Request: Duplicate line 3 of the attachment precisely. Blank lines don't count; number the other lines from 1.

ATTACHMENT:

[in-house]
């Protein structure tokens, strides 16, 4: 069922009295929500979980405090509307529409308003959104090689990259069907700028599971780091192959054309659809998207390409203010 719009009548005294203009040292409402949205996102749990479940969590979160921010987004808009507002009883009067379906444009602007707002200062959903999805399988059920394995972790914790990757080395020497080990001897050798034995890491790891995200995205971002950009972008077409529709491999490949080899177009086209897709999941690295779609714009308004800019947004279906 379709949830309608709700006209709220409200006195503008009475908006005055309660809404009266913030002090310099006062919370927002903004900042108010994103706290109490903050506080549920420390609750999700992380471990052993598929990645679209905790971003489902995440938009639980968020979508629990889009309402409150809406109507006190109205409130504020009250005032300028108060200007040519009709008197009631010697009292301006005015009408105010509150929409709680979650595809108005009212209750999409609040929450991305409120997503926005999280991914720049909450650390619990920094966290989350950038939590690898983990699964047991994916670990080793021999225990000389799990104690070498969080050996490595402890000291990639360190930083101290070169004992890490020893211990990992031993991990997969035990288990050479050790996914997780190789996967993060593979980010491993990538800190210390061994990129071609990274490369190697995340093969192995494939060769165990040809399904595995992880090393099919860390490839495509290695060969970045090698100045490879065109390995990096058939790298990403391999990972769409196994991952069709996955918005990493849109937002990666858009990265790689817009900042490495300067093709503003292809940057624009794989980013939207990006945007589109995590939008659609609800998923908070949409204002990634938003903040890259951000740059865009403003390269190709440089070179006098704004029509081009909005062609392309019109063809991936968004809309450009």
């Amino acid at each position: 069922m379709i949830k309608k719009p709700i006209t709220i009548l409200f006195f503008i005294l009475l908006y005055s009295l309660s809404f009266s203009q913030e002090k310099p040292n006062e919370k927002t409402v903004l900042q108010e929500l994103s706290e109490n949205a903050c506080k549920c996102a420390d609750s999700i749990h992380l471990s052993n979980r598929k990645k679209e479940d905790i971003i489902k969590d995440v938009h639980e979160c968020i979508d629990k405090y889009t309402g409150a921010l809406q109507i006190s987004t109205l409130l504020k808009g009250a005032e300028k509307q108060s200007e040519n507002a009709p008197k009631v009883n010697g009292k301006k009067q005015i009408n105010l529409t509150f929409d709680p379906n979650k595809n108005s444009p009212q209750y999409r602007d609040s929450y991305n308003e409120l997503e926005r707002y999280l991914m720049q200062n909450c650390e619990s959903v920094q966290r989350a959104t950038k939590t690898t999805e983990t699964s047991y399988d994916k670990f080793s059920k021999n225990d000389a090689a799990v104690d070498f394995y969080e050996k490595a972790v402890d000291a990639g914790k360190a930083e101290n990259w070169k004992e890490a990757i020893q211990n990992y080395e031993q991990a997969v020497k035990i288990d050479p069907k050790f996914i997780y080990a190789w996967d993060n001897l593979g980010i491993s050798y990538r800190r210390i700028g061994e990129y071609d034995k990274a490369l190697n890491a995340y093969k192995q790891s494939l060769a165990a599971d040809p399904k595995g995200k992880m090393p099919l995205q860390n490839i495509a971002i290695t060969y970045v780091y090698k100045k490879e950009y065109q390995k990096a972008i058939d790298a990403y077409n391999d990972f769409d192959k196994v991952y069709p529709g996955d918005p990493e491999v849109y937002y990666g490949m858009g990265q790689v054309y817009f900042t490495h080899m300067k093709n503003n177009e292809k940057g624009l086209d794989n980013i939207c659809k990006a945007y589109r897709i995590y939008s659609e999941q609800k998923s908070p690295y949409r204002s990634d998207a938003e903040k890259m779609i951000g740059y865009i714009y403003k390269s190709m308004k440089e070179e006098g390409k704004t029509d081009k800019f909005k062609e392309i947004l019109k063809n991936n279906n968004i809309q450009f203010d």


């Amino acid at each position: 069922m379709i949830k309608k719009p709700i006209t709220i009548l409200f006195f503008i005294l009475l908006y005055s009295l309660s809404f009266s203009q913030e002090k310099p040292n006062e919370k927002t409402v903004l900042q108010e929500l994103s706290e109490n949205a903050c506080k549920c996102a420390d609750s999700i749990h992380l471990s052993n979980r598929k990645k679209e479940d905790i971003i489902k969590d995440v938009h639980e979160c968020i979508d629990k405090y889009t309402g409150a921010l809406q109507i006190s987004t109205l409130l504020k808009g009250a005032e300028k509307q108060s200007e040519n507002a009709p008197k009631v009883n010697g009292k301006k009067q005015i009408n105010l529409t509150f929409d709680p379906n979650k595809n108005s444009p009212q209750y999409r602007d609040s929450y991305n308003e409120l997503e926005r707002y999280l991914m720049q200062n909450c650390e619990s959903v920094q966290r989350a959104t950038k939590t690898t999805e983990t699964s047991y399988d994916k670990f080793s059920k021999n225990d000389a090689a799990v104690d070498f394995y969080e050996k490595a972790v402890d000291a990639g914790k360190a930083e101290n990259w070169k004992e890490a990757i020893q211990n990992y080395e031993q991990a997969v020497k035990i288990d050479p069907k050790f996914i997780y080990a190789w996967d993060n001897l593979g980010i491993s050798y990538r800190r210390i700028g061994e990129y071609d034995k990274a490369l190697n890491a995340y093969k192995q790891s494939l060769a165990a599971d040809p399904k595995g995200k992880m090393p099919l995205q860390n490839i495509a971002i290695t060969y970045v780091y090698k100045k490879e950009y065109q390995k990096a972008i058939d790298a990403y077409n391999d990972f769409d192959k196994v991952y069709p529709g996955d918005p990493e491999v849109y937002y990666g490949m858009g990265q790689v054309y817009f900042t490495h080899m300067k093709n503003n177009e292809k940057g624009l086209d794989n980013i939207c659809k990006a945007y589109r897709i995590y939008s659609e999941q609800k998923s908070p690295y949409r204002s990634d998207a938003e903040k890259m779609i951000g740059y865009i714009y403003k390269s190709m308004k440089e070179e006098g390409k704004t029509d081009k800019f909005k062609e392309i947004l019109k063809n991936n279906n968004i809309q450009f203010d």